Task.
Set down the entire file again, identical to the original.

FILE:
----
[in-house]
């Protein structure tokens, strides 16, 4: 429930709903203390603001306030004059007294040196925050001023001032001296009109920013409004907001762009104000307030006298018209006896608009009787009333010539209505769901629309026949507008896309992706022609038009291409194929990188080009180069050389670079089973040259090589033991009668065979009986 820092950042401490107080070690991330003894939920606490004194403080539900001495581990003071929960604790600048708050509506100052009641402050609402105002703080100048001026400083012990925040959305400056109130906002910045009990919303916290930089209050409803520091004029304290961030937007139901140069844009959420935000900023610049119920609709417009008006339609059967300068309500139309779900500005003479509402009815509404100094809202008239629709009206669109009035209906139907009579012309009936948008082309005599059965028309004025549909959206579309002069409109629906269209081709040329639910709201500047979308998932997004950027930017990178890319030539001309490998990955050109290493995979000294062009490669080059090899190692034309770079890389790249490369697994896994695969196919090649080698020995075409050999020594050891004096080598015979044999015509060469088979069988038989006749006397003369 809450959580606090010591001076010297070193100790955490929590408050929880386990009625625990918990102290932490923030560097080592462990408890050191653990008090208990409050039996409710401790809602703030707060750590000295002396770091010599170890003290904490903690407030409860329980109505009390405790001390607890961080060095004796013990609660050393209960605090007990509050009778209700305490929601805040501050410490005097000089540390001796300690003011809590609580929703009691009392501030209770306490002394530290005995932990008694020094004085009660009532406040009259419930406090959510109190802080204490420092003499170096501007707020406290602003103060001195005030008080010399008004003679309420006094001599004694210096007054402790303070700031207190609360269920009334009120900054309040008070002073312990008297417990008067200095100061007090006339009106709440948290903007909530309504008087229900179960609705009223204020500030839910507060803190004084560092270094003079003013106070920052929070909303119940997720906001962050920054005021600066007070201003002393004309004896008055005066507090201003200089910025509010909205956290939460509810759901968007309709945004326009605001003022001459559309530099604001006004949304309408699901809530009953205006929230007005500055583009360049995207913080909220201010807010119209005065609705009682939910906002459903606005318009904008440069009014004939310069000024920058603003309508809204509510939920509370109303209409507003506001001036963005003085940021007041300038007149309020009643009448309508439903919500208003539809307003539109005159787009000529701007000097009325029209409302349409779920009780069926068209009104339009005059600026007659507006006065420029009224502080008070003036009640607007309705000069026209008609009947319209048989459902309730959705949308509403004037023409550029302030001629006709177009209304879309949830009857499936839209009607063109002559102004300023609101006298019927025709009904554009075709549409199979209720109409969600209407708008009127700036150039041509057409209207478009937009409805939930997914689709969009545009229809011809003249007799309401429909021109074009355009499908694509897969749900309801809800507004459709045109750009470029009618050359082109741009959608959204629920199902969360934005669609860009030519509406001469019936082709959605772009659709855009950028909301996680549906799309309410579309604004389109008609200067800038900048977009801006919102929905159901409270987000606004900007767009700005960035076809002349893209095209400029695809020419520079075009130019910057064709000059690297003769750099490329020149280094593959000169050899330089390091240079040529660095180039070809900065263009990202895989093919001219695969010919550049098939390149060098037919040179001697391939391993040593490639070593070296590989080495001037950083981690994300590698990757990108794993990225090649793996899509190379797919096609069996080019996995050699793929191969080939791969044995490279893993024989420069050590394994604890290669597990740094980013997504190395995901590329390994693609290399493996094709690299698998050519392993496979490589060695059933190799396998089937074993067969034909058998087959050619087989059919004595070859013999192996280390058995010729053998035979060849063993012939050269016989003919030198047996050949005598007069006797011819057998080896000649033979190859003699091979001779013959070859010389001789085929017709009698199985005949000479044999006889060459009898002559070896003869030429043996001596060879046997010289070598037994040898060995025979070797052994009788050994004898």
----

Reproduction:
[in-house]
């Protein structure tokens, strides 16, 4: 429930709903203390603001306030004059007294040196925050001023001032001296009109920013409004907001762009104000307030006298018209006896608009009787009333010539209505769901629309026949507008896309992706022609038009291409194929990188080009180069050389670079089973040259090589033991009668065979009986 820092950042401490107080070690991330003894939920606490004194403080539900001495581990003071929960604790600048708050509506100052009641402050609402105002703080100048001026400083012990925040959305400056109130906002910045009990919303916290930089209050409803520091004029304290961030937007139901140069844009959420935000900023610049119920609709417009008006339609059967300068309500139309779900500005003479509402009815509404100094809202008239629709009206669109009035209906139907009579012309009936948008082309005599059965028309004025549909959206579309002069409109629906269209081709040329639910709201500047979308998932997004950027930017990178890319030539001309490998990955050109290493995979000294062009490669080059090899190692034309770079890389790249490369697994896994695969196919090649080698020995075409050999020594050891004096080598015979044999015509060469088979069988038989006749006397003369 809450959580606090010591001076010297070193100790955490929590408050929880386990009625625990918990102290932490923030560097080592462990408890050191653990008090208990409050039996409710401790809602703030707060750590000295002396770091010599170890003290904490903690407030409860329980109505009390405790001390607890961080060095004796013990609660050393209960605090007990509050009778209700305490929601805040501050410490005097000089540390001796300690003011809590609580929703009691009392501030209770306490002394530290005995932990008694020094004085009660009532406040009259419930406090959510109190802080204490420092003499170096501007707020406290602003103060001195005030008080010399008004003679309420006094001599004694210096007054402790303070700031207190609360269920009334009120900054309040008070002073312990008297417990008067200095100061007090006339009106709440948290903007909530309504008087229900179960609705009223204020500030839910507060803190004084560092270094003079003013106070920052929070909303119940997720906001962050920054005021600066007070201003002393004309004896008055005066507090201003200089910025509010909205956290939460509810759901968007309709945004326009605001003022001459559309530099604001006004949304309408699901809530009953205006929230007005500055583009360049995207913080909220201010807010119209005065609705009682939910906002459903606005318009904008440069009014004939310069000024920058603003309508809204509510939920509370109303209409507003506001001036963005003085940021007041300038007149309020009643009448309508439903919500208003539809307003539109005159787009000529701007000097009325029209409302349409779920009780069926068209009104339009005059600026007659507006006065420029009224502080008070003036009640607007309705000069026209008609009947319209048989459902309730959705949308509403004037023409550029302030001629006709177009209304879309949830009857499936839209009607063109002559102004300023609101006298019927025709009904554009075709549409199979209720109409969600209407708008009127700036150039041509057409209207478009937009409805939930997914689709969009545009229809011809003249007799309401429909021109074009355009499908694509897969749900309801809800507004459709045109750009470029009618050359082109741009959608959204629920199902969360934005669609860009030519509406001469019936082709959605772009659709855009950028909301996680549906799309309410579309604004389109008609200067800038900048977009801006919102929905159901409270987000606004900007767009700005960035076809002349893209095209400029695809020419520079075009130019910057064709000059690297003769750099490329020149280094593959000169050899330089390091240079040529660095180039070809900065263009990202895989093919001219695969010919550049098939390149060098037919040179001697391939391993040593490639070593070296590989080495001037950083981690994300590698990757990108794993990225090649793996899509190379797919096609069996080019996995050699793929191969080939791969044995490279893993024989420069050590394994604890290669597990740094980013997504190395995901590329390994693609290399493996094709690299698998050519392993496979490589060695059933190799396998089937074993067969034909058998087959050619087989059919004595070859013999192996280390058995010729053998035979060849063993012939050269016989003919030198047996050949005598007069006797011819057998080896000649033979190859003699091979001779013959070859010389001789085929017709009698199985005949000479044999006889060459009898002559070896003869030429043996001596060879046997010289070598037994040898060995025979070797052994009788050994004898």